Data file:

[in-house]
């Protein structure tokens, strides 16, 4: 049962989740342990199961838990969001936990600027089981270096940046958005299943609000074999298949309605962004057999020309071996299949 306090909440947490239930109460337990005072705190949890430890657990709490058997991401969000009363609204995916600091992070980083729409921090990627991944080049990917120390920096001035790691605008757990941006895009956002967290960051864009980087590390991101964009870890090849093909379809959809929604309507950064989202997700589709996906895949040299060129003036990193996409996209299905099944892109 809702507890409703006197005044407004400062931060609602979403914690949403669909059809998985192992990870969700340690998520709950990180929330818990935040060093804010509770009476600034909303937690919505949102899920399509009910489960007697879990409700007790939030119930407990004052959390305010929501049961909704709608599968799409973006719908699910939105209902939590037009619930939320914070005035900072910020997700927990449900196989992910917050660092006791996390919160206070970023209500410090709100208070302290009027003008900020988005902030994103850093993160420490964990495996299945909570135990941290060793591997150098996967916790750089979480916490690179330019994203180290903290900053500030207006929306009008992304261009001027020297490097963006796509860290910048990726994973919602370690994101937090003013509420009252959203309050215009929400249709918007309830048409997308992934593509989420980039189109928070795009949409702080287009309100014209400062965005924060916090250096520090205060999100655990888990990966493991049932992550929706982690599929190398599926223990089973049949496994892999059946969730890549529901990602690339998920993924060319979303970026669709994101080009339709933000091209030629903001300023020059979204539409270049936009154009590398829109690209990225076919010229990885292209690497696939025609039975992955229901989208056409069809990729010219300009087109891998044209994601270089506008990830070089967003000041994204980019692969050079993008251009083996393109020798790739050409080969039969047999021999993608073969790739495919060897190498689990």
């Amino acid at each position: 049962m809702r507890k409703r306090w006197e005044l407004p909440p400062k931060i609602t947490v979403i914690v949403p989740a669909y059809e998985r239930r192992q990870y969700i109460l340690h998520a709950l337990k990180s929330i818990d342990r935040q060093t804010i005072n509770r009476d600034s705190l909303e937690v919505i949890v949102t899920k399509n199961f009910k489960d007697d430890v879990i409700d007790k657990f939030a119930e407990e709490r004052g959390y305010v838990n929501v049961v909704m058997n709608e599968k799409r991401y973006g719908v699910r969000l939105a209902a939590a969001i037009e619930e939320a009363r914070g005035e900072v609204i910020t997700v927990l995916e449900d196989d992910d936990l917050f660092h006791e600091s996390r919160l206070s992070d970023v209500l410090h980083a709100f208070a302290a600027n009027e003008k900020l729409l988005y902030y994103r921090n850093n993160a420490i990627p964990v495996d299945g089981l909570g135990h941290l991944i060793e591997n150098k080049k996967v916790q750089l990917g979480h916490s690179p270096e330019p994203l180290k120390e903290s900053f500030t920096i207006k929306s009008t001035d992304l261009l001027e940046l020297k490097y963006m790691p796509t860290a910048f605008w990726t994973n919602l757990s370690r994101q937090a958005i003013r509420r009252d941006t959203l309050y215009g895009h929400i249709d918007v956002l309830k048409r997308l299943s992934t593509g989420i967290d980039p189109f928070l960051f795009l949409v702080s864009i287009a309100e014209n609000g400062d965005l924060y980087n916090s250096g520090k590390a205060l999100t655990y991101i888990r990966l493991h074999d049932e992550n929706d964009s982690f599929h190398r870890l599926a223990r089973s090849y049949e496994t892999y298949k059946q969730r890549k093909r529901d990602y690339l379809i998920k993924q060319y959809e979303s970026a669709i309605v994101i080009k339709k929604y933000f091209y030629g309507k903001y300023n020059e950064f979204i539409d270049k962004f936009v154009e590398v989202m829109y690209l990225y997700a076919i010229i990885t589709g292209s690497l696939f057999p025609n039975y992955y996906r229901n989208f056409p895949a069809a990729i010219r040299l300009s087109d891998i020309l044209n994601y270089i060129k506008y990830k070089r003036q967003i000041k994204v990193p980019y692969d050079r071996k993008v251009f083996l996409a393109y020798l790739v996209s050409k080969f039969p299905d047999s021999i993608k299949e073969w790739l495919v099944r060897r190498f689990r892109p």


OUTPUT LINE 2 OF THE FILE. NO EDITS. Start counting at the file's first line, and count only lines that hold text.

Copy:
């Protein structure tokens, strides 16, 4: 049962989740342990199961838990969001936990600027089981270096940046958005299943609000074999298949309605962004057999020309071996299949 306090909440947490239930109460337990005072705190949890430890657990709490058997991401969000009363609204995916600091992070980083729409921090990627991944080049990917120390920096001035790691605008757990941006895009956002967290960051864009980087590390991101964009870890090849093909379809959809929604309507950064989202997700589709996906895949040299060129003036990193996409996209299905099944892109 809702507890409703006197005044407004400062931060609602979403914690949403669909059809998985192992990870969700340690998520709950990180929330818990935040060093804010509770009476600034909303937690919505949102899920399509009910489960007697879990409700007790939030119930407990004052959390305010929501049961909704709608599968799409973006719908699910939105209902939590037009619930939320914070005035900072910020997700927990449900196989992910917050660092006791996390919160206070970023209500410090709100208070302290009027003008900020988005902030994103850093993160420490964990495996299945909570135990941290060793591997150098996967916790750089979480916490690179330019994203180290903290900053500030207006929306009008992304261009001027020297490097963006796509860290910048990726994973919602370690994101937090003013509420009252959203309050215009929400249709918007309830048409997308992934593509989420980039189109928070795009949409702080287009309100014209400062965005924060916090250096520090205060999100655990888990990966493991049932992550929706982690599929190398599926223990089973049949496994892999059946969730890549529901990602690339998920993924060319979303970026669709994101080009339709933000091209030629903001300023020059979204539409270049936009154009590398829109690209990225076919010229990885292209690497696939025609039975992955229901989208056409069809990729010219300009087109891998044209994601270089506008990830070089967003000041994204980019692969050079993008251009083996393109020798790739050409080969039969047999021999993608073969790739495919060897190498689990």